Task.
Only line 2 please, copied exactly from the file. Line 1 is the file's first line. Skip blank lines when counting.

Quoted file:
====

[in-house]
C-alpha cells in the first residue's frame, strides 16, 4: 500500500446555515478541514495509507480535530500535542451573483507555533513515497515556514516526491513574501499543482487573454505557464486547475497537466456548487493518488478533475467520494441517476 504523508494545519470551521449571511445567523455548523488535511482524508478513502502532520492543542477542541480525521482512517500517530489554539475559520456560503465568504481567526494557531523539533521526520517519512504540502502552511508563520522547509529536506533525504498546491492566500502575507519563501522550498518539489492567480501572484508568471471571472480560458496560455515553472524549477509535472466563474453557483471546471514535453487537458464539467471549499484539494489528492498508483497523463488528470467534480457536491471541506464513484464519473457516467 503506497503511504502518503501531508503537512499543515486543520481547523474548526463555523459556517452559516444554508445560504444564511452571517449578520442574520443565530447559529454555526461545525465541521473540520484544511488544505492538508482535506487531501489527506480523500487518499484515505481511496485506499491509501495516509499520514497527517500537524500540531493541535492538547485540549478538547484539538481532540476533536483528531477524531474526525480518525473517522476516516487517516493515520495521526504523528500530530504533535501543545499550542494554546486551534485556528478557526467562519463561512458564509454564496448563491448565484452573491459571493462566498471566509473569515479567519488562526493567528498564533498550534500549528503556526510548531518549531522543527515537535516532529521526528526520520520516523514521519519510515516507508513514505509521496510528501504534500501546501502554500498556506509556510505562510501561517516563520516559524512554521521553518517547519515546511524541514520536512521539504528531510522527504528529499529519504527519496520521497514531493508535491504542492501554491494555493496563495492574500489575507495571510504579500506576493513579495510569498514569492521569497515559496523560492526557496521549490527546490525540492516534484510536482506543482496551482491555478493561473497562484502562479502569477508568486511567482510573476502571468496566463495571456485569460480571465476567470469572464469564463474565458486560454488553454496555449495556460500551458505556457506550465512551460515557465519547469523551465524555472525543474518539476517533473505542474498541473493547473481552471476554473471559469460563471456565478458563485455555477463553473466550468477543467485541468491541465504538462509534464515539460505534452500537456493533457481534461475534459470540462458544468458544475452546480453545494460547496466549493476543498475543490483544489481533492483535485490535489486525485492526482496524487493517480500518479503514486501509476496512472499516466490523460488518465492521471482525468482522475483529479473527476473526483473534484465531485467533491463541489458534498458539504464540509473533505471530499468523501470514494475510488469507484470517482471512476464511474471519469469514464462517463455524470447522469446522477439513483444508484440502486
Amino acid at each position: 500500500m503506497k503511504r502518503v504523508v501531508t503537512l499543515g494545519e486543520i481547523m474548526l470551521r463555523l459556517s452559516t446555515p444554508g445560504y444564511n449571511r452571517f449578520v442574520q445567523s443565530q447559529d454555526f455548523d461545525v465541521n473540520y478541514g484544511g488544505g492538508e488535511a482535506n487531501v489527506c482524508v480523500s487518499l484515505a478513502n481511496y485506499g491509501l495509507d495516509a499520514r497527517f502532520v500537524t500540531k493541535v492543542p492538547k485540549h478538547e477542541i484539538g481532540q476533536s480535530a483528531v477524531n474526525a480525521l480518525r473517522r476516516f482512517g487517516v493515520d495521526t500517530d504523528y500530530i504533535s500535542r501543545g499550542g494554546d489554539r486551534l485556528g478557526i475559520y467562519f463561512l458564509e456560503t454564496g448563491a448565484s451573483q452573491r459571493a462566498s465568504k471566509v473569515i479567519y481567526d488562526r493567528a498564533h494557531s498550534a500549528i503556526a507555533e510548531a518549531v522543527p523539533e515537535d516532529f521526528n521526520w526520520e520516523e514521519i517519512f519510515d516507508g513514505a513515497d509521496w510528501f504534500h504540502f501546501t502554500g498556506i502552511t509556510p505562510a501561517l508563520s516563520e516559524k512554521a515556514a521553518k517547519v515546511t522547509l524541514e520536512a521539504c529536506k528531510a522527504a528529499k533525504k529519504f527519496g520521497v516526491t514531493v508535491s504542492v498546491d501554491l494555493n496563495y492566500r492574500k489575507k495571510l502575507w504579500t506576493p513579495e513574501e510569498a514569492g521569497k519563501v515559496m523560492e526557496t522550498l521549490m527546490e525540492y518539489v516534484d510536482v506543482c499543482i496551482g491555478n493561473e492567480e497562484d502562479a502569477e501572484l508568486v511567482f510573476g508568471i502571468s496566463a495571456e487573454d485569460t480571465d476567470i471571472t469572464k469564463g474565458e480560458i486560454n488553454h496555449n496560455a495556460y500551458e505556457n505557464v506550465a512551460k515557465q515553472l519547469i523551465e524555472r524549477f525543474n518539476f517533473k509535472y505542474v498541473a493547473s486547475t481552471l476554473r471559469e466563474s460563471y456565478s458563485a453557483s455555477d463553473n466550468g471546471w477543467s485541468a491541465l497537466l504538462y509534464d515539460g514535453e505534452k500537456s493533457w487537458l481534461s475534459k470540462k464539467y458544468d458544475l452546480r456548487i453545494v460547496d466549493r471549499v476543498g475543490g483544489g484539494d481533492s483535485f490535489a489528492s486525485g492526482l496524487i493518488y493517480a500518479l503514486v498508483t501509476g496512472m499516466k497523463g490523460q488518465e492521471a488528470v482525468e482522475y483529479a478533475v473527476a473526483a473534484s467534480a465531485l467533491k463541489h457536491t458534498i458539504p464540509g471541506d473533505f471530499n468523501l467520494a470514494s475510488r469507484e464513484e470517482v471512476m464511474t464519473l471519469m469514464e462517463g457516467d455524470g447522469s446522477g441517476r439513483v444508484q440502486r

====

C-alpha cells in the first residue's frame, strides 16, 4: 500500500446555515478541514495509507480535530500535542451573483507555533513515497515556514516526491513574501499543482487573454505557464486547475497537466456548487493518488478533475467520494441517476 504523508494545519470551521449571511445567523455548523488535511482524508478513502502532520492543542477542541480525521482512517500517530489554539475559520456560503465568504481567526494557531523539533521526520517519512504540502502552511508563520522547509529536506533525504498546491492566500502575507519563501522550498518539489492567480501572484508568471471571472480560458496560455515553472524549477509535472466563474453557483471546471514535453487537458464539467471549499484539494489528492498508483497523463488528470467534480457536491471541506464513484464519473457516467 503506497503511504502518503501531508503537512499543515486543520481547523474548526463555523459556517452559516444554508445560504444564511452571517449578520442574520443565530447559529454555526461545525465541521473540520484544511488544505492538508482535506487531501489527506480523500487518499484515505481511496485506499491509501495516509499520514497527517500537524500540531493541535492538547485540549478538547484539538481532540476533536483528531477524531474526525480518525473517522476516516487517516493515520495521526504523528500530530504533535501543545499550542494554546486551534485556528478557526467562519463561512458564509454564496448563491448565484452573491459571493462566498471566509473569515479567519488562526493567528498564533498550534500549528503556526510548531518549531522543527515537535516532529521526528526520520520516523514521519519510515516507508513514505509521496510528501504534500501546501502554500498556506509556510505562510501561517516563520516559524512554521521553518517547519515546511524541514520536512521539504528531510522527504528529499529519504527519496520521497514531493508535491504542492501554491494555493496563495492574500489575507495571510504579500506576493513579495510569498514569492521569497515559496523560492526557496521549490527546490525540492516534484510536482506543482496551482491555478493561473497562484502562479502569477508568486511567482510573476502571468496566463495571456485569460480571465476567470469572464469564463474565458486560454488553454496555449495556460500551458505556457506550465512551460515557465519547469523551465524555472525543474518539476517533473505542474498541473493547473481552471476554473471559469460563471456565478458563485455555477463553473466550468477543467485541468491541465504538462509534464515539460505534452500537456493533457481534461475534459470540462458544468458544475452546480453545494460547496466549493476543498475543490483544489481533492483535485490535489486525485492526482496524487493517480500518479503514486501509476496512472499516466490523460488518465492521471482525468482522475483529479473527476473526483473534484465531485467533491463541489458534498458539504464540509473533505471530499468523501470514494475510488469507484470517482471512476464511474471519469469514464462517463455524470447522469446522477439513483444508484440502486